There are so many great reasons to add sauna bathing to your regular daily routine, especially during a pandemic. Better sleep, improved cardiovascular health, mood regulation, detoxification and pure enjoyment await new sauna bathers, and the big immune boost from sauna bathing, in particular, is relevant and needed right now.
Since most gyms and spas are closed and social distancing will likely outlast stay-at-home restrictions, it’s a perfect time to get set up with a home sauna for your personal or family use. There are many different types of saunas available for the home depending on your needs, your budget and the amount of space you have available. You can get more information about purchasing a professionally-crafted home sauna in a previous post. If you would prefer to try out infrared saunas before going all-in on a cabin or you crave DIY customizability, read on below for information on building your own near-infrared sauna.
I’ll walk you through each component, what your options are and how to set it up!
- Infrared Lightbulbs: For a basic sauna we recommend 4 bulbs, though I have 5 in mine: I put one down low to warm my feet! The lightbulbs are the most important part of your near infrared sauna experience, since they provide the heat. We like RubyLux NIR bulbs, which have a peak wavelength at 850nm, and TheraBulb NIR bulbs. With your DIY sauna you won’t be locked into any one kind of bulb, so try a few until you find your ideal brightness, warmth and light angle.
- Lamp Clamps: You’ll need a heavy-duty light socket for each bulb that can handle both the power and the temperature of the bulbs. They should be rated for 250w bulbs and have ceramic sockets. Look for a light socket with at least a 10-inch reflector and bulb guard. The guards are important, since the bulbs get very hot! Consider also purchasing an extra bulb + clamp: I love setting up my extra to move around the house with me when it’s freezing or I need extra heat therapy on a sore or injured body part.
- Stand: To set up the sauna, attach the lamp clamps onto a sturdy structure that will support them. One easy choice is a free-standing shoe rack, which is lightweight and sturdy, and has wheels so it can be moved around. You could also build a wooden frame to use or be creative. One key point is that you want to make sure none of the materials used in your sauna are coated in chemicals that can release into the air when heated and create toxic fumes. If you use wood make sure it’s all natural. Experiment with different light configurations, with the goal of light hitting every part of your body evenly without heat focusing on your head. Make sure that the lamp clamps are securely attached to your sauna stand since these bulbs and lamp clamps will get very hot.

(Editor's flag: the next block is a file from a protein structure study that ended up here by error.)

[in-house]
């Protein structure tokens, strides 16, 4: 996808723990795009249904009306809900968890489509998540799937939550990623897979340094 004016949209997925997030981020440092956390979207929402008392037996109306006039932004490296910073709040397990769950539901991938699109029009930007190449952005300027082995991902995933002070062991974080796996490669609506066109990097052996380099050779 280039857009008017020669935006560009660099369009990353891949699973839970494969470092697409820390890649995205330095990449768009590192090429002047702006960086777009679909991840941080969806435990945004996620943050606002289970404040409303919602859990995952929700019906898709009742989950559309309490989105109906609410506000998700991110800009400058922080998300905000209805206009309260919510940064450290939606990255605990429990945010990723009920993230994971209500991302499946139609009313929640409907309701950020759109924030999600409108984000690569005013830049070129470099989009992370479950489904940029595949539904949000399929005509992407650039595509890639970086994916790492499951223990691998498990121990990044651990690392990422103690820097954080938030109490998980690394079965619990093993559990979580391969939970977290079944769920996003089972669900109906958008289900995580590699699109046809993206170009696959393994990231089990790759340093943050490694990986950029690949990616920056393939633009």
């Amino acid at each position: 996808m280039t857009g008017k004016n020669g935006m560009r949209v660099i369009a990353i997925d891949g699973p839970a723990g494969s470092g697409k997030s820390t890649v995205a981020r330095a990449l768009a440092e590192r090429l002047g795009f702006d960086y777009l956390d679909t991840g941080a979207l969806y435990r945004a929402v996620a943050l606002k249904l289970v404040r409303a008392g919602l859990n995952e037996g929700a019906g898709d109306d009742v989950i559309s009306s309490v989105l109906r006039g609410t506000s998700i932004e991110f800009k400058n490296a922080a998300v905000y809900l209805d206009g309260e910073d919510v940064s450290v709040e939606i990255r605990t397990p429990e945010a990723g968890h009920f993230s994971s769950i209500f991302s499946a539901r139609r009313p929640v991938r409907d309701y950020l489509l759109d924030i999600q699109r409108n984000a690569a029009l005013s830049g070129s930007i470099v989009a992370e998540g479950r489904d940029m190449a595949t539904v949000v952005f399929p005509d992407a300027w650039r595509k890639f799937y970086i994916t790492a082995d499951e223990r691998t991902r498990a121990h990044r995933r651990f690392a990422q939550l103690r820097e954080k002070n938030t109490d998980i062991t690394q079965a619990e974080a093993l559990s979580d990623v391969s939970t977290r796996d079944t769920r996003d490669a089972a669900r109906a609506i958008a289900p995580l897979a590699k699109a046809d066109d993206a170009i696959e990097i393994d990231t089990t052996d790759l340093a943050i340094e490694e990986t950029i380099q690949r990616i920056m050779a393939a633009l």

- Power Strip: You will need a heavy-duty power strip with a surge protector that can handle the load of the bulbs. You will plug all the lamps into the power strip. I have an 8-outlet strip with a 8 ft. cord on mine. Choose the length of cord that you need based on where the sauna lamps will be used and the distance from an outlet.
- Curtain or Canopy: You’ll want a small space to use your sauna in, both for privacy and comfort and also to heat the air around you. A small bathroom or a big closet could be the perfect space. If you don’t have a suitable room you could create a small space in a larger room with a curtain or by setting up a tent or canopy over your sauna. It’s important to use something heavy enough to trap the heat, but also not made with chemicals that could leach into the air when heated. A natural canvas would be perfect.
I hope this article has been helpful! Remember to fully utilize the customizability of DIY projects, and adjust your sauna until it suits your unique needs. Good luck building your custom home sauna and happy sauna bathing!
To purchase our DIY home sauna-in-a-box click here. If you have any questions, leave a comment and our team of sauna specialists will get back to you!